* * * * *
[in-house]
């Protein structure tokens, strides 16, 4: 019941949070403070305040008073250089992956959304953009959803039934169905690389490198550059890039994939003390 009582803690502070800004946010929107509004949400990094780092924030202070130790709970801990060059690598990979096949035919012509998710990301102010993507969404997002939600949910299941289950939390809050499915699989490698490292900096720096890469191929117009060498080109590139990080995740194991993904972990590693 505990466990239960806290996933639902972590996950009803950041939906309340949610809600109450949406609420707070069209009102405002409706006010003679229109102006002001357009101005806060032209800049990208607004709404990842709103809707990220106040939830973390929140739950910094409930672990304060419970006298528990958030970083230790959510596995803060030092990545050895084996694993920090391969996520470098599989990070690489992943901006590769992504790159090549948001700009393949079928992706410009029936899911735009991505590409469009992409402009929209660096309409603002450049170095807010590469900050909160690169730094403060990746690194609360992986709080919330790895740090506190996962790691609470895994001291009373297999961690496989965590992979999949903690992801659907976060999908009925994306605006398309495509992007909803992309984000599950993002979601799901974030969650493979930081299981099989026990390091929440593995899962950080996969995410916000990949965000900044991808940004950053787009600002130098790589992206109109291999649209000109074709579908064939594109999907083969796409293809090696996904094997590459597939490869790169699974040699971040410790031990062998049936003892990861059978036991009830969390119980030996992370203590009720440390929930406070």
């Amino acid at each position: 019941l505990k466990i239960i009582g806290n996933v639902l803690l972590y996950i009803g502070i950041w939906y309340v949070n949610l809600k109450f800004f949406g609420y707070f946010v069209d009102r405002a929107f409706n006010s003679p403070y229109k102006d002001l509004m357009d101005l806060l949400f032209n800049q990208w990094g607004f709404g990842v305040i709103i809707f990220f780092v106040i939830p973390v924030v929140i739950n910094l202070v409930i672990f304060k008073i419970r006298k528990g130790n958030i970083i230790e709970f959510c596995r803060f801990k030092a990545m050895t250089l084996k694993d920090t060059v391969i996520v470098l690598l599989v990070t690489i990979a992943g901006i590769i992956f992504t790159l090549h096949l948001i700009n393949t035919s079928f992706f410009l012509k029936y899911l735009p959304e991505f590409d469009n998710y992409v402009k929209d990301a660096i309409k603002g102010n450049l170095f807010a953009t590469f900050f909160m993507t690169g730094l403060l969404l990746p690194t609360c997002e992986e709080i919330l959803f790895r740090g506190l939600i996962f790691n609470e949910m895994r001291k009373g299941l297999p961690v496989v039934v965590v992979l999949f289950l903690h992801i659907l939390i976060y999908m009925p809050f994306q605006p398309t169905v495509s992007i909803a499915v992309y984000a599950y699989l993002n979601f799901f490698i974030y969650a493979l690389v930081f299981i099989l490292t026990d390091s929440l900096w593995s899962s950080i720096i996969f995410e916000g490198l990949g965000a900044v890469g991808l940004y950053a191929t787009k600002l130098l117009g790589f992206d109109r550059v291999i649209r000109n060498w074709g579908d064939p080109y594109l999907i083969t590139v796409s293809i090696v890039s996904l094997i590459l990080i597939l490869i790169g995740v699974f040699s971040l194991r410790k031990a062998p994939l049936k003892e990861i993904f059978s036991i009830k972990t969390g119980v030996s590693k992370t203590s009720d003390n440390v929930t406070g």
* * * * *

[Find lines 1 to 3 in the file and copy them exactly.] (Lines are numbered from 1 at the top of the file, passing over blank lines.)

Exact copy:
[in-house]
């Protein structure tokens, strides 16, 4: 019941949070403070305040008073250089992956959304953009959803039934169905690389490198550059890039994939003390 009582803690502070800004946010929107509004949400990094780092924030202070130790709970801990060059690598990979096949035919012509998710990301102010993507969404997002939600949910299941289950939390809050499915699989490698490292900096720096890469191929117009060498080109590139990080995740194991993904972990590693 505990466990239960806290996933639902972590996950009803950041939906309340949610809600109450949406609420707070069209009102405002409706006010003679229109102006002001357009101005806060032209800049990208607004709404990842709103809707990220106040939830973390929140739950910094409930672990304060419970006298528990958030970083230790959510596995803060030092990545050895084996694993920090391969996520470098599989990070690489992943901006590769992504790159090549948001700009393949079928992706410009029936899911735009991505590409469009992409402009929209660096309409603002450049170095807010590469900050909160690169730094403060990746690194609360992986709080919330790895740090506190996962790691609470895994001291009373297999961690496989965590992979999949903690992801659907976060999908009925994306605006398309495509992007909803992309984000599950993002979601799901974030969650493979930081299981099989026990390091929440593995899962950080996969995410916000990949965000900044991808940004950053787009600002130098790589992206109109291999649209000109074709579908064939594109999907083969796409293809090696996904094997590459597939490869790169699974040699971040410790031990062998049936003892990861059978036991009830969390119980030996992370203590009720440390929930406070």
């Amino acid at each position: 019941l505990k466990i239960i009582g806290n996933v639902l803690l972590y996950i009803g502070i950041w939906y309340v949070n949610l809600k109450f800004f949406g609420y707070f946010v069209d009102r405002a929107f409706n006010s003679p403070y229109k102006d002001l509004m357009d101005l806060l949400f032209n800049q990208w990094g607004f709404g990842v305040i709103i809707f990220f780092v106040i939830p973390v924030v929140i739950n910094l202070v409930i672990f304060k008073i419970r006298k528990g130790n958030i970083i230790e709970f959510c596995r803060f801990k030092a990545m050895t250089l084996k694993d920090t060059v391969i996520v470098l690598l599989v990070t690489i990979a992943g901006i590769i992956f992504t790159l090549h096949l948001i700009n393949t035919s079928f992706f410009l012509k029936y899911l735009p959304e991505f590409d469009n998710y992409v402009k929209d990301a660096i309409k603002g102010n450049l170095f807010a953009t590469f900050f909160m993507t690169g730094l403060l969404l990746p690194t609360c997002e992986e709080i919330l959803f790895r740090g506190l939600i996962f790691n609470e949910m895994r001291k009373g299941l297999p961690v496989v039934v965590v992979l999949f289950l903690h992801i659907l939390i976060y999908m009925p809050f994306q605006p398309t169905v495509s992007i909803a499915v992309y984000a599950y699989l993002n979601f799901f490698i974030y969650a493979l690389v930081f299981i099989l490292t026990d390091s929440l900096w593995s899962s950080i720096i996969f995410e916000g490198l990949g965000a900044v890469g991808l940004y950053a191929t787009k600002l130098l117009g790589f992206d109109r550059v291999i649209r000109n060498w074709g579908d064939p080109y594109l999907i083969t590139v796409s293809i090696v890039s996904l094997i590459l990080i597939l490869i790169g995740v699974f040699s971040l194991r410790k031990a062998p994939l049936k003892e990861i993904f059978s036991i009830k972990t969390g119980v030996s590693k992370t203590s009720d003390n440390v929930t406070g």